Displays results from a hierarchical or double hierarchical generalized linear model analysis (R.W. Payne, Y. Lee, J.A. Nelder & M. Noh).

### Options

`PRINT` = string tokens |
Controls printed output (`model` , `fixedestimates` , `randomestimates` , `dispersionestimates` , `likelihoodstatistics` , `deviance` , `waldtests` , `fittedvalues` ); default `*` |
---|---|

`SEMETHOD` = string token |
Method to use to calculate the se’s for the dispersion estimates (`approximate` , `profilelikelihood` ); default `appr` |

`DMETHOD` = string token |
Method to use for the adjusted profile likelihood when calculating the likelihood statistics (`choleski` , `lrv` ); default `chol` |

`DISPERSIONTERM` = formula |
Model term for output from a dispersion analysis |

`SAVE` = pointer |
Save structure (from `HGANALYSE` ) to provide details of the analysis; if omitted, output is from the most recent analysis |

### No parameters

### Description

`HGDISPLAY`

is one of several procedures with the prefix HG, which provide tools for fitting the hierarchical and double hierarchical generalized linear models (HGLMs and DHGLMs) defined by Lee & Nelder (1996, 2001, 2006) and described by Lee, Nelder & Pawitan (2006). The models are defined by the `HGFIXEDMODEL`

, `HGRANDOMMODEL`

and `HGDRANDOMMODEL`

procedures, and fitted by the `HGANALYSE`

procedure. `HGDISPLAY`

lets you display further output from the analysis.

The `PRINT`

option specifies what output is required, with settings:

`model` |
details of the model that has been fitted; |
---|---|

`fixedestimates` |
estimates of the fixed effects in the HGLM; |

`randomestimates` |
estimates of the random effects in the HGLM; |

`dispersionestimates` |
estimates of the parameters in the dispersion models; |

`likelihoodstatistics` |
likelihood statistics for assessing the models; |

`deviance` |
scaled deviances for assessing goodness of fit; |

`waldtests` |
Wald tests of the terms that can be dropped from the fixed model (see `HGWALD` ); |

`fittedvalues` |
table with unit number, response variable, fitted values, residuals and leverages. |

The `SEMETHOD`

option specifies which method to use to calculate standard errors for the estimated parameters of the dispersion models. The default, `approximate`

, method is efficient to compute, but it may show downwards bias. However, the alternative `profilelikelihood`

method can be very time-consuming. The `DMETHOD`

option controls the method used to calculate the adjusted profile likelihood during the calculation of the likelihood statistics. The default `Choleski`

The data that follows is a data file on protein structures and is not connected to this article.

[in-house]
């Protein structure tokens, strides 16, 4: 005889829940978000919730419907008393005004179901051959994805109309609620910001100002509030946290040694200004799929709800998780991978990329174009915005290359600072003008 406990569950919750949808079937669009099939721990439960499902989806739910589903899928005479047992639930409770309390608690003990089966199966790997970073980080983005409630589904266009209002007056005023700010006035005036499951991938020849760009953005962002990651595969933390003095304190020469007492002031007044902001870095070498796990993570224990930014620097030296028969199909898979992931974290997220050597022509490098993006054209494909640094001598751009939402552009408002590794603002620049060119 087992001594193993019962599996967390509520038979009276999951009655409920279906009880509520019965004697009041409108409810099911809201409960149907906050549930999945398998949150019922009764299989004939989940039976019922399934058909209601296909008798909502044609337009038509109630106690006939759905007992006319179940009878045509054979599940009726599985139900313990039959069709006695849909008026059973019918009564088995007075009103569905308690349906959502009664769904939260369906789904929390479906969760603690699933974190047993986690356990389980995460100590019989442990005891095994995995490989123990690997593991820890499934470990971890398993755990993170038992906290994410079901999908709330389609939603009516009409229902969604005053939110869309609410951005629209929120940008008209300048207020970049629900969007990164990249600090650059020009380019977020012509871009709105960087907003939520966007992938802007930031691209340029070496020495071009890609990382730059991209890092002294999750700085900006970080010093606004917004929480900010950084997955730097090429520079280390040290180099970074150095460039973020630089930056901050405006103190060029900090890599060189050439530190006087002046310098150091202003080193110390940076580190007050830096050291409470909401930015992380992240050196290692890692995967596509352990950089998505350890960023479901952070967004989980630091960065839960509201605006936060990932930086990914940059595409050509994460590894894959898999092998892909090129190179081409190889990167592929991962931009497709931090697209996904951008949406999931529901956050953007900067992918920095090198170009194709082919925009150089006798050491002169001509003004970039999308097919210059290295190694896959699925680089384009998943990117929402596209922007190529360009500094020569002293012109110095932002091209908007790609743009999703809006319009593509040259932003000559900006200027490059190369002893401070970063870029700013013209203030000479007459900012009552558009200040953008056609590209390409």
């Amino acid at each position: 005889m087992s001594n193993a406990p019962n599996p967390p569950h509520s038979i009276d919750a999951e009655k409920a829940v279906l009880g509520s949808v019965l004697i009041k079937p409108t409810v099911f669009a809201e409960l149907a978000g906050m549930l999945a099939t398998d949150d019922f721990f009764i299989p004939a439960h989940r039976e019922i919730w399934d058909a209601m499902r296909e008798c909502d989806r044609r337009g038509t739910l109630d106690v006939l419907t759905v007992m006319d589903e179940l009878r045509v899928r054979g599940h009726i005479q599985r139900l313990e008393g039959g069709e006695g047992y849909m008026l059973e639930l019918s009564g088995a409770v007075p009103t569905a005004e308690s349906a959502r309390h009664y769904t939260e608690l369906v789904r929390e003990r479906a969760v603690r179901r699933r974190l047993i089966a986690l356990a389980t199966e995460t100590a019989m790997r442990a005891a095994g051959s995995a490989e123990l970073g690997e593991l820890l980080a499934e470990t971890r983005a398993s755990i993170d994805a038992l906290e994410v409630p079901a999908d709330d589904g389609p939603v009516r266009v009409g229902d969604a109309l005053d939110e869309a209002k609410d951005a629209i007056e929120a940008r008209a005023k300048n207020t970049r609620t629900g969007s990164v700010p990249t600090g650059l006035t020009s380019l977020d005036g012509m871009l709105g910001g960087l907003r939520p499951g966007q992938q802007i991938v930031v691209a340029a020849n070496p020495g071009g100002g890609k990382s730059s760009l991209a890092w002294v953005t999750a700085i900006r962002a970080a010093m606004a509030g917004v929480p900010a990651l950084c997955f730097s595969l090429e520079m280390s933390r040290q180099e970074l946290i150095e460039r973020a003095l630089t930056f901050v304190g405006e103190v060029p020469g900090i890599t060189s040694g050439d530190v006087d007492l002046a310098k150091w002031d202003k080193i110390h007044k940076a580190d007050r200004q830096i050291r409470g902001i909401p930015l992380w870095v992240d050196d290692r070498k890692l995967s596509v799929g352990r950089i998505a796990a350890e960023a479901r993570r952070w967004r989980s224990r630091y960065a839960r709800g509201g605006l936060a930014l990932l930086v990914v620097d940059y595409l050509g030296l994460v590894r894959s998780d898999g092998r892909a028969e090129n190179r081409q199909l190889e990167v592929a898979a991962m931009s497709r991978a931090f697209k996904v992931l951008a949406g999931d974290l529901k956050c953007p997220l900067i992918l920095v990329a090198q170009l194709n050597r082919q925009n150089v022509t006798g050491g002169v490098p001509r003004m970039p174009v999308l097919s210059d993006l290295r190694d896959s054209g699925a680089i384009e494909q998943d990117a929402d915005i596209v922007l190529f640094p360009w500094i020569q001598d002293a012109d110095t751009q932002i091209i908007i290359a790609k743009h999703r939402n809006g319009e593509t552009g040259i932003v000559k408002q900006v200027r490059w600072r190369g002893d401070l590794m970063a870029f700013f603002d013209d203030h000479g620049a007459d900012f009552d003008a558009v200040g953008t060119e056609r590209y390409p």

method is fastest. The `lrv`

method provides a more robust alternative to use if Cholesky fails.

By default the output is from the analysis of the mean model, but you can set the `DISPERSIONTERM`

option to a formula defining one of the random terms to obtain information from the analysis to model its dispersion parameter.

Options: `PRINT`

, `SEMETHOD`

, `DMETHOD`

, `DISPERSIONTERM`

, `SAVE`

.

Parameters: none.

### Method

The output is mainly produced using `RDISPLAY`

, `RWALD`

and `HGWALD`

.

### References

Lee, Y., & Nelder, J.A. (1996). Hierarchical generalized linear models (with discussion). *Journal of the Royal Statistical Society, Series B*, 58, 619-678.

Lee, Y., & Nelder, J.A. (2001). Hierarchical generalized linear models: a synthesis of generalised linear models, random-effect models and structured dispersions. *Biometrika*, 88, 987-1006.

Lee, Y. & Nelder, J.A. (2006). Double hierarchical generalized linear models (with discussion). *Appl. Statist.*, 55, 139-185.

Lee, Y., Nelder, J.A. & Pawitan, Y. (2006). *Generalized Linear Models with Random Effects: Unified Analysis via H-likelihood*. Chapman and Hall, Boca Raton.

### See also

Procedures: `HGANALYSE`

, `HGDRANDOMMODEL`

, `HGFIXEDMODEL`

, `HGFTEST`

, `HGGRAPH`

, `HGKEEP`

, `HGNONLINEAR`

, `HGPLOT`

, `HGPREDICT`

, `HGRANDOMMODEL`

, `HGRTEST`

, `HGSTATUS`

, `HGWALD`

.

Commands for: Regression analysis.

### Example

CAPTION 'HGDISPLAY example',\ !t('Number of faults in rolls of fabric of various lengths',\ '(data from Bissell (1972) Biometrika, 59, 435-441).'),\ 'Fit negative binomial: var(y) = mu + alpha * mu * mu',\ '(equivalent to Poisson-gamma HGLM with saturated random effect).';\ STYLE=meta,3(plain) VARIATE [NVALUES=32] length,faults READ length,faults 551 6 651 4 832 17 375 9 715 14 868 8 271 5 630 7 491 7 372 7 645 6 441 8 895 28 458 4 642 10 492 4 543 8 842 9 905 23 542 9 522 6 122 1 657 9 170 4 738 9 371 14 735 17 749 10 495 7 716 3 952 9 417 2 : CALCULATE loglength = log(length) & loglength = loglength - mean(loglength) FACTOR [LEVELS=32; VALUES=1...32] saturated HGFIXEDMODEL [DISTRIBUTION=poisson; LINK=log] loglength HGRANDOMMODEL [DISTRIBUTION=normal; LINK=identity] saturated HGANALYSE faults HGDISPLAY [PRINT=deviance,fitted] HGDISPLAY [PRINT=dispersionestimates; SEMETHOD=profile]